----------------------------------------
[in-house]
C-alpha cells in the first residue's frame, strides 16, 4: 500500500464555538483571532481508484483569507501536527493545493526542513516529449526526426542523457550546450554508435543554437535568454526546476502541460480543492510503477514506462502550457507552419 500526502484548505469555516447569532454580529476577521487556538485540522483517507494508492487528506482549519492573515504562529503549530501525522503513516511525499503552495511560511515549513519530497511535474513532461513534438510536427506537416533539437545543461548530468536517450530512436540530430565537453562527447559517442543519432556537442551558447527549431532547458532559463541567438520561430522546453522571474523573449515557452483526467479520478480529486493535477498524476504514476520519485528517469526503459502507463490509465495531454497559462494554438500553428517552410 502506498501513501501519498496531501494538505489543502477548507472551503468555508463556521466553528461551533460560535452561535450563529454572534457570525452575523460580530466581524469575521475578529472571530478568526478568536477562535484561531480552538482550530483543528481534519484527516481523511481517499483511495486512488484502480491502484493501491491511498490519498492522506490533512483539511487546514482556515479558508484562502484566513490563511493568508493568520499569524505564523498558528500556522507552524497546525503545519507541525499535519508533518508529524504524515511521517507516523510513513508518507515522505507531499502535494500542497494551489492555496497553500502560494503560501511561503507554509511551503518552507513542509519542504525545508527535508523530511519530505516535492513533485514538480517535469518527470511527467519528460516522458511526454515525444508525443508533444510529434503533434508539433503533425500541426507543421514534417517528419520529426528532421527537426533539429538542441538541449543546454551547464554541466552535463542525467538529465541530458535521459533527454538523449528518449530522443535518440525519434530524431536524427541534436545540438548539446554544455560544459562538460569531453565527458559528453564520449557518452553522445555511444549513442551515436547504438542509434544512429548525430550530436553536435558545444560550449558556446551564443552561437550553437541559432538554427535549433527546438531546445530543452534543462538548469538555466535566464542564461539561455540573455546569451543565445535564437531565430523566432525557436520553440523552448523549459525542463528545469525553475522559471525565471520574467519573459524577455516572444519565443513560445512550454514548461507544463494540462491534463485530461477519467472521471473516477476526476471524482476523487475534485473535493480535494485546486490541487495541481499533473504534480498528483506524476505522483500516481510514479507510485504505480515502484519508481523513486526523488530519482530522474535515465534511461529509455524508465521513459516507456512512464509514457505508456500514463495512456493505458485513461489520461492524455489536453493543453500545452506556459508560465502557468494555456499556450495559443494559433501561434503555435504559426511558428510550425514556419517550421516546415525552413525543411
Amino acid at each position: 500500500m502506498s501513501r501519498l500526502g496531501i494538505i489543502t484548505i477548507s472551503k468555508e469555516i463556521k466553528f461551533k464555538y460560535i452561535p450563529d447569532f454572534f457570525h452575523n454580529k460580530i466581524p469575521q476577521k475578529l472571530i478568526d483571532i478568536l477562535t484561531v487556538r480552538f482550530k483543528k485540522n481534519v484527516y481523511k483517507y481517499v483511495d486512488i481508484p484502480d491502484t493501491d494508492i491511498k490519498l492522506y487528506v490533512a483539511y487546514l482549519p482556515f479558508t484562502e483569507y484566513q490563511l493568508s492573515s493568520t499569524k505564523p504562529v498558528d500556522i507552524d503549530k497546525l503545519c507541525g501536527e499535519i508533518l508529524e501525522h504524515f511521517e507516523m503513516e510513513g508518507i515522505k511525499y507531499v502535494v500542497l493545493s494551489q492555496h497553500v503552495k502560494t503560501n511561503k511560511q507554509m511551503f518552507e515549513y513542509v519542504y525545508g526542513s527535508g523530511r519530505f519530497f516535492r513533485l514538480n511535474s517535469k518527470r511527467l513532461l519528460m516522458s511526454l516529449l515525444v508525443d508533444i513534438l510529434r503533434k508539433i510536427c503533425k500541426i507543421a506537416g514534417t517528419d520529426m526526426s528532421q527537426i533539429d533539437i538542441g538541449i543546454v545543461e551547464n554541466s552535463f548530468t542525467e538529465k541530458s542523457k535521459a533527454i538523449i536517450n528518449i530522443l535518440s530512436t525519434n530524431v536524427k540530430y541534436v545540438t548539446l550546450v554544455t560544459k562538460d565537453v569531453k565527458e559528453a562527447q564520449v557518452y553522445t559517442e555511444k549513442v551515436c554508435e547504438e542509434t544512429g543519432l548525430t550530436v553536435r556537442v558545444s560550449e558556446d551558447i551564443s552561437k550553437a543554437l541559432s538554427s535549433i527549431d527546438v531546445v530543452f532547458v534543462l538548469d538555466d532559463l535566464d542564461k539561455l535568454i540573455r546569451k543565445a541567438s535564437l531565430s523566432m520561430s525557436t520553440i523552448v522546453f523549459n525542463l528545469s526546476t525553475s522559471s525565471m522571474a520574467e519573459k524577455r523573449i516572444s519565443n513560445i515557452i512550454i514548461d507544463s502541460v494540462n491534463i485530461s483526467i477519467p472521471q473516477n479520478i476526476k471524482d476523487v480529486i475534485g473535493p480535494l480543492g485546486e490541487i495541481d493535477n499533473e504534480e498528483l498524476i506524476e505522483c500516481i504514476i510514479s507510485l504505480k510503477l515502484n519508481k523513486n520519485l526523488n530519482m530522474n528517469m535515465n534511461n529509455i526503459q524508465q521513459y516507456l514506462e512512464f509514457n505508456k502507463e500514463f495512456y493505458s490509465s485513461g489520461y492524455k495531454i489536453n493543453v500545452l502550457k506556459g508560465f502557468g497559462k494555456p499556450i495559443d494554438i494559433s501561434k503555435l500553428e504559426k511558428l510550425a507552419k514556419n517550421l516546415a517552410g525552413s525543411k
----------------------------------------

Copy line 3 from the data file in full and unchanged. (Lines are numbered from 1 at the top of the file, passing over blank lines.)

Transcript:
Amino acid at each position: 500500500m502506498s501513501r501519498l500526502g496531501i494538505i489543502t484548505i477548507s472551503k468555508e469555516i463556521k466553528f461551533k464555538y460560535i452561535p450563529d447569532f454572534f457570525h452575523n454580529k460580530i466581524p469575521q476577521k475578529l472571530i478568526d483571532i478568536l477562535t484561531v487556538r480552538f482550530k483543528k485540522n481534519v484527516y481523511k483517507y481517499v483511495d486512488i481508484p484502480d491502484t493501491d494508492i491511498k490519498l492522506y487528506v490533512a483539511y487546514l482549519p482556515f479558508t484562502e483569507y484566513q490563511l493568508s492573515s493568520t499569524k505564523p504562529v498558528d500556522i507552524d503549530k497546525l503545519c507541525g501536527e499535519i508533518l508529524e501525522h504524515f511521517e507516523m503513516e510513513g508518507i515522505k511525499y507531499v502535494v500542497l493545493s494551489q492555496h497553500v503552495k502560494t503560501n511561503k511560511q507554509m511551503f518552507e515549513y513542509v519542504y525545508g526542513s527535508g523530511r519530505f519530497f516535492r513533485l514538480n511535474s517535469k518527470r511527467l513532461l519528460m516522458s511526454l516529449l515525444v508525443d508533444i513534438l510529434r503533434k508539433i510536427c503533425k500541426i507543421a506537416g514534417t517528419d520529426m526526426s528532421q527537426i533539429d533539437i538542441g538541449i543546454v545543461e551547464n554541466s552535463f548530468t542525467e538529465k541530458s542523457k535521459a533527454i538523449i536517450n528518449i530522443l535518440s530512436t525519434n530524431v536524427k540530430y541534436v545540438t548539446l550546450v554544455t560544459k562538460d565537453v569531453k565527458e559528453a562527447q564520449v557518452y553522445t559517442e555511444k549513442v551515436c554508435e547504438e542509434t544512429g543519432l548525430t550530436v553536435r556537442v558545444s560550449e558556446d551558447i551564443s552561437k550553437a543554437l541559432s538554427s535549433i527549431d527546438v531546445v530543452f532547458v534543462l538548469d538555466d532559463l535566464d542564461k539561455l535568454i540573455r546569451k543565445a541567438s535564437l531565430s523566432m520561430s525557436t520553440i523552448v522546453f523549459n525542463l528545469s526546476t525553475s522559471s525565471m522571474a520574467e519573459k524577455r523573449i516572444s519565443n513560445i515557452i512550454i514548461d507544463s502541460v494540462n491534463i485530461s483526467i477519467p472521471q473516477n479520478i476526476k471524482d476523487v480529486i475534485g473535493p480535494l480543492g485546486e490541487i495541481d493535477n499533473e504534480e498528483l498524476i506524476e505522483c500516481i504514476i510514479s507510485l504505480k510503477l515502484n519508481k523513486n520519485l526523488n530519482m530522474n528517469m535515465n534511461n529509455i526503459q524508465q521513459y516507456l514506462e512512464f509514457n505508456k502507463e500514463f495512456y493505458s490509465s485513461g489520461y492524455k495531454i489536453n493543453v500545452l502550457k506556459g508560465f502557468g497559462k494555456p499556450i495559443d494554438i494559433s501561434k503555435l500553428e504559426k511558428l510550425a507552419k514556419n517550421l516546415a517552410g525552413s525543411k